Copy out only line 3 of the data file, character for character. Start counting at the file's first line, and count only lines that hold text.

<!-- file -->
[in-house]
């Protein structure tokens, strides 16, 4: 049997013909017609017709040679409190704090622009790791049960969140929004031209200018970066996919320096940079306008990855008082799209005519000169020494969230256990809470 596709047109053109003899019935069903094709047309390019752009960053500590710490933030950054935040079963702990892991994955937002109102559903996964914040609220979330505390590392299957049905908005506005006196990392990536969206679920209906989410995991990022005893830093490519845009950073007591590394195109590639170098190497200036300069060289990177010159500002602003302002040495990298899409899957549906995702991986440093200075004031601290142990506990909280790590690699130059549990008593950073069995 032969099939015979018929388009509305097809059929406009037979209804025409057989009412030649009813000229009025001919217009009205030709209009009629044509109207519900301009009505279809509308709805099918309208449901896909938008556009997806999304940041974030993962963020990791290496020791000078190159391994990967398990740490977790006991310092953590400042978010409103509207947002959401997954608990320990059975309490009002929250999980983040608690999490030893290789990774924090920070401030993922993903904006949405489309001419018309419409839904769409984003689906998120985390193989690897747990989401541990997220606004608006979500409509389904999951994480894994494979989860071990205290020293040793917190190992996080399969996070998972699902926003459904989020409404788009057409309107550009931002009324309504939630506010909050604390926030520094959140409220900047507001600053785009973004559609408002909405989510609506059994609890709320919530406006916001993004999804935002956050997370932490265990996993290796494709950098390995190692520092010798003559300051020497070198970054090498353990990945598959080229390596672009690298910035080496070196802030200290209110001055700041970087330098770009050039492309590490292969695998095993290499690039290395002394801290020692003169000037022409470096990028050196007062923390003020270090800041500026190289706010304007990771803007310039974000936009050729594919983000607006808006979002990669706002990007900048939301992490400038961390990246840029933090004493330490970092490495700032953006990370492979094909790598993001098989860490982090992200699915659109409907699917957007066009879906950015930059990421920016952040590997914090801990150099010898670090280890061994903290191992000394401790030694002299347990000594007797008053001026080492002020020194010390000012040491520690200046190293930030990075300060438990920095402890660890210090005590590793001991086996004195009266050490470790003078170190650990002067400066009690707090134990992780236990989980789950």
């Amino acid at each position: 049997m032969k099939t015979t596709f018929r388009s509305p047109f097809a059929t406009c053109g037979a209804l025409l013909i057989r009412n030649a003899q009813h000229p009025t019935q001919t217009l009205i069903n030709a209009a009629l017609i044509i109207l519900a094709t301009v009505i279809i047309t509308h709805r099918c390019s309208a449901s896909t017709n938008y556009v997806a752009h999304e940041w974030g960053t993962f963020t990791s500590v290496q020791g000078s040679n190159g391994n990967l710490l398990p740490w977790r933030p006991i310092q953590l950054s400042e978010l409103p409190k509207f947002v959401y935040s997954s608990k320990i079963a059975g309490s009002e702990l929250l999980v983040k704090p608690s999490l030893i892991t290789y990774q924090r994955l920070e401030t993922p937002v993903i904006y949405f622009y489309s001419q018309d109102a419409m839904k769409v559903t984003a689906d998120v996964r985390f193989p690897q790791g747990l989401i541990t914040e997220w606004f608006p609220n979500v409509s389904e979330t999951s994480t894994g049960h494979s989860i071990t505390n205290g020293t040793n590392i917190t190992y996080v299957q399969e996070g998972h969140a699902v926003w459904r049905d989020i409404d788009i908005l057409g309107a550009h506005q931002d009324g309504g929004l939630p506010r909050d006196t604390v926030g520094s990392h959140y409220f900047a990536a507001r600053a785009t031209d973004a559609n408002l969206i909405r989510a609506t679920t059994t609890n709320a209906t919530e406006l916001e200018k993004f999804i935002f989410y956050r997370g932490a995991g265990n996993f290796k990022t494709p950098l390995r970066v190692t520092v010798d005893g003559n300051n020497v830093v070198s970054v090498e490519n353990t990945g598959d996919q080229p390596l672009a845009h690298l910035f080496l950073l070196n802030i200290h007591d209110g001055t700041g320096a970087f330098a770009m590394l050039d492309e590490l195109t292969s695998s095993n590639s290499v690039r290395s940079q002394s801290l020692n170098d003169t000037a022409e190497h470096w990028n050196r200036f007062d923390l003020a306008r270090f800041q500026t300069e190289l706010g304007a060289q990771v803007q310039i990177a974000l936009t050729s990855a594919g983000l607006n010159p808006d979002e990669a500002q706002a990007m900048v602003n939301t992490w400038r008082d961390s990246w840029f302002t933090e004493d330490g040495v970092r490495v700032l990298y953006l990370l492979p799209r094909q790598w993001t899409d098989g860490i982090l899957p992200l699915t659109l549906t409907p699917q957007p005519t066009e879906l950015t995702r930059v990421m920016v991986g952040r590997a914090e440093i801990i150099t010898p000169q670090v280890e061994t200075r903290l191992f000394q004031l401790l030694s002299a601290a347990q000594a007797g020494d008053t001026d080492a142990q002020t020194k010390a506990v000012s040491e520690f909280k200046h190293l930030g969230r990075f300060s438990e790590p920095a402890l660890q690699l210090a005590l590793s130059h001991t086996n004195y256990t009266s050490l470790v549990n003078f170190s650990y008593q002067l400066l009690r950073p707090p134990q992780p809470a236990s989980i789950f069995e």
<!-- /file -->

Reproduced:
């Amino acid at each position: 049997m032969k099939t015979t596709f018929r388009s509305p047109f097809a059929t406009c053109g037979a209804l025409l013909i057989r009412n030649a003899q009813h000229p009025t019935q001919t217009l009205i069903n030709a209009a009629l017609i044509i109207l519900a094709t301009v009505i279809i047309t509308h709805r099918c390019s309208a449901s896909t017709n938008y556009v997806a752009h999304e940041w974030g960053t993962f963020t990791s500590v290496q020791g000078s040679n190159g391994n990967l710490l398990p740490w977790r933030p006991i310092q953590l950054s400042e978010l409103p409190k509207f947002v959401y935040s997954s608990k320990i079963a059975g309490s009002e702990l929250l999980v983040k704090p608690s999490l030893i892991t290789y990774q924090r994955l920070e401030t993922p937002v993903i904006y949405f622009y489309s001419q018309d109102a419409m839904k769409v559903t984003a689906d998120v996964r985390f193989p690897q790791g747990l989401i541990t914040e997220w606004f608006p609220n979500v409509s389904e979330t999951s994480t894994g049960h494979s989860i071990t505390n205290g020293t040793n590392i917190t190992y996080v299957q399969e996070g998972h969140a699902v926003w459904r049905d989020i409404d788009i908005l057409g309107a550009h506005q931002d009324g309504g929004l939630p506010r909050d006196t604390v926030g520094s990392h959140y409220f900047a990536a507001r600053a785009t031209d973004a559609n408002l969206i909405r989510a609506t679920t059994t609890n709320a209906t919530e406006l916001e200018k993004f999804i935002f989410y956050r997370g932490a995991g265990n996993f290796k990022t494709p950098l390995r970066v190692t520092v010798d005893g003559n300051n020497v830093v070198s970054v090498e490519n353990t990945g598959d996919q080229p390596l672009a845009h690298l910035f080496l950073l070196n802030i200290h007591d209110g001055t700041g320096a970087f330098a770009m590394l050039d492309e590490l195109t292969s695998s095993n590639s290499v690039r290395s940079q002394s801290l020692n170098d003169t000037a022409e190497h470096w990028n050196r200036f007062d923390l003020a306008r270090f800041q500026t300069e190289l706010g304007a060289q990771v803007q310039i990177a974000l936009t050729s990855a594919g983000l607006n010159p808006d979002e990669a500002q706002a990007m900048v602003n939301t992490w400038r008082d961390s990246w840029f302002t933090e004493d330490g040495v970092r490495v700032l990298y953006l990370l492979p799209r094909q790598w993001t899409d098989g860490i982090l899957p992200l699915t659109l549906t409907p699917q957007p005519t066009e879906l950015t995702r930059v990421m920016v991986g952040r590997a914090e440093i801990i150099t010898p000169q670090v280890e061994t200075r903290l191992f000394q004031l401790l030694s002299a601290a347990q000594a007797g020494d008053t001026d080492a142990q002020t020194k010390a506990v000012s040491e520690f909280k200046h190293l930030g969230r990075f300060s438990e790590p920095a402890l660890q690699l210090a005590l590793s130059h001991t086996n004195y256990t009266s050490l470790v549990n003078f170190s650990y008593q002067l400066l009690r950073p707090p134990q992780p809470a236990s989980i789950f069995e």